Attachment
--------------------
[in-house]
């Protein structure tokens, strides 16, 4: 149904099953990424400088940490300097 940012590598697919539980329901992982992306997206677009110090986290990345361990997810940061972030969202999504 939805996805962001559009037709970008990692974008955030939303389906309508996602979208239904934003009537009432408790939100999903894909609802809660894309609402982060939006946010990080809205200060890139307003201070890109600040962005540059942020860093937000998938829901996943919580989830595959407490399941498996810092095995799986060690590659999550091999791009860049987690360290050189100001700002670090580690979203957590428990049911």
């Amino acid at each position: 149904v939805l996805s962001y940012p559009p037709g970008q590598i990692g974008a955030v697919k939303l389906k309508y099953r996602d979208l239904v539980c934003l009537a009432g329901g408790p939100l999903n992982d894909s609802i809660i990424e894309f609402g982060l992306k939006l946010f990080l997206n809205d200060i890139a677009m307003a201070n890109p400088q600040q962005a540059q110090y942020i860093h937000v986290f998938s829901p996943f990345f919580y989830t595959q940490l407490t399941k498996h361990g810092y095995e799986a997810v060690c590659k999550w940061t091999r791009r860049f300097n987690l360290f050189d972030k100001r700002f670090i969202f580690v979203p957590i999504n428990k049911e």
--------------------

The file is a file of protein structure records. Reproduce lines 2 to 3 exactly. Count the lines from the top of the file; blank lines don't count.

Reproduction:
């Protein structure tokens, strides 16, 4: 149904099953990424400088940490300097 940012590598697919539980329901992982992306997206677009110090986290990345361990997810940061972030969202999504 939805996805962001559009037709970008990692974008955030939303389906309508996602979208239904934003009537009432408790939100999903894909609802809660894309609402982060939006946010990080809205200060890139307003201070890109600040962005540059942020860093937000998938829901996943919580989830595959407490399941498996810092095995799986060690590659999550091999791009860049987690360290050189100001700002670090580690979203957590428990049911």
């Amino acid at each position: 149904v939805l996805s962001y940012p559009p037709g970008q590598i990692g974008a955030v697919k939303l389906k309508y099953r996602d979208l239904v539980c934003l009537a009432g329901g408790p939100l999903n992982d894909s609802i809660i990424e894309f609402g982060l992306k939006l946010f990080l997206n809205d200060i890139a677009m307003a201070n890109p400088q600040q962005a540059q110090y942020i860093h937000v986290f998938s829901p996943f990345f919580y989830t595959q940490l407490t399941k498996h361990g810092y095995e799986a997810v060690c590659k999550w940061t091999r791009r860049f300097n987690l360290f050189d972030k100001r700002f670090i969202f580690v979203p957590i999504n428990k049911e």